An individual may be self-employed with respect to some services the individual sells to a business even though he or she also provides other services to the same business as an employee. In either case, the individual may participate in a qualified plan as a self-employed person with respect to his or her self-employed earnings, even though the employer maintains a qualified plan under which the individual is covered as a common law employee.10 A tenured university professor who conducted seminars in a separate capacity at the university with which he was employed was determined by the Tax Court to be self-employed, despite objections by the IRS. As a result, he was permitted to establish a Keogh plan with amounts earned from his self-employment.11


      1. IRC Sec. 401(c)(3).

      2Hill, Farrer & Burrill v. Comm., 67 TC 411 (1976), aff’d, 594 F.2d 1282 (9th Cir. 1979).

      3. IRC Sec. 401(c)(4).

      4. IRC Sec. 401(c)(4).

      5. Treas. Reg. §1.401-1(b)(3).

      6. See Durando v. U.S., 70 F.3d 548 (9th Cir. 1995).

      7. Treas. Reg. §31.3121(d)-1(c)(2).

      8. Treas. Reg. §1.401-10(b)(3). See also IRC Sec. 7701(a)(20); IRS Pub. 560.

      9. See Rev. Rul. 68-324, 1968-1 CB 433.

      10Pulver v. Comm., TC Memo 1982-437; Treas. Reg. §1.401-10(b)(3)(ii).

      11Reece v. Comm., TC Memo 1992-335.

  • 3933. What is a controlled group of corporations?

    • The term controlled group is used to determine who makes up the group of employees that will be subject to the IRC’s coverage, nondiscrimination testing, and most qualification requirements that apply to qualified retirement plans. All employees of a single employer generally are included in this testing. The controlled group rules aggregate several entities (e.g., partnerships, sole proprietorships, and corporations) into a single employer for purposes of meeting various qualification requirements of the IRC. All employees of a group of employers that are members of a controlled group of corporations or, in the case of partnerships and proprietorships, are under common control will be treated as employed by a single employer.1 In general, the determination of whether a group is a controlled group of corporations or under common control is based on stock ownership by value or voting power.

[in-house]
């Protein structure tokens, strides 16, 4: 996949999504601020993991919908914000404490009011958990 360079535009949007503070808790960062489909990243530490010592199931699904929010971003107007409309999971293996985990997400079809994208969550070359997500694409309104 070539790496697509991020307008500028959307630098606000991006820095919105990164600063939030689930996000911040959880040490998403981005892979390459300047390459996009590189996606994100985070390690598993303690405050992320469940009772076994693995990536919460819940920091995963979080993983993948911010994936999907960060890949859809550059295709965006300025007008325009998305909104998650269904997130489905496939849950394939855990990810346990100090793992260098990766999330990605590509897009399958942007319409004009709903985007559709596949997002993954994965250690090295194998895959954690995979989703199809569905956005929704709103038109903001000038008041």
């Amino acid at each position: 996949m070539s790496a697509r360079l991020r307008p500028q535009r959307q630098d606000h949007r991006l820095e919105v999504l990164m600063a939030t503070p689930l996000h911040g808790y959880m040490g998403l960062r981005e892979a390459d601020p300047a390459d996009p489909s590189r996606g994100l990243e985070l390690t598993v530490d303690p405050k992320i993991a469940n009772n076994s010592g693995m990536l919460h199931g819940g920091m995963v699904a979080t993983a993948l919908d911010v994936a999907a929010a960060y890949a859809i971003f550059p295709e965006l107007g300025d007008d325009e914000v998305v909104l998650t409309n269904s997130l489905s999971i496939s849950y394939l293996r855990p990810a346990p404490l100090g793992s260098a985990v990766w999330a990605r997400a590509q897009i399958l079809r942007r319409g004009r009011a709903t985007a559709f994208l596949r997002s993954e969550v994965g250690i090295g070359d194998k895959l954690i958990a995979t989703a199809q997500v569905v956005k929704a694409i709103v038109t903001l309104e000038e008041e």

A controlled group may be a parent-subsidiary controlled group, a brother-sister controlled group, or a combined group.2

      A parent-subsidiary controlled group is composed of one or more chains of subsidiary corporations connected through stock ownership with a common parent corporation. A parent-subsidiary group exists if at least 80 percent of the stock of each subsidiary corporation is owned by one or more of the other corporations in the group and the parent corporation owns at least 80 percent of the stock of at least one of the subsidiary corporations. When determining whether a parent owns 80 percent of the stock of a subsidiary corporation, all stock of that corporation owned directly by other subsidiaries is disregarded.

      A brother-sister controlled group consists of two or more corporations in which five or fewer persons, individuals, estates, or trusts own stock consisting of 80 percent or more of each corporation and more than 50 percent of each corporation when taking into account each stockholder’s interest only to the extent he or she has identical interests in each corporation. For purposes of the 80 percent test, a stockholder’s interest is considered only if he or she owns some interest in each corporation of the group.3

      A combined group consists of three or more corporations, each of which is a member of a parent-subsidiary group or a brother-sister group and one of which is both a parent of a parent-subsidiary group and a member of a brother-sister group.4

      Special rules apply for determining stock ownership, including special constructive ownership rules, when determining the existence of a controlled group.5 Community property rules, where present, also apply.6 For purposes of qualification, the test for a controlled group is strictly mechanical; once the existence of a group is established, aggregation of employees is required and will not be negated by showing that the controlled group and plans were not created or manipulated for the purpose of avoiding the qualification requirements.7


      1. IRC Secs. 414(b), 414(c).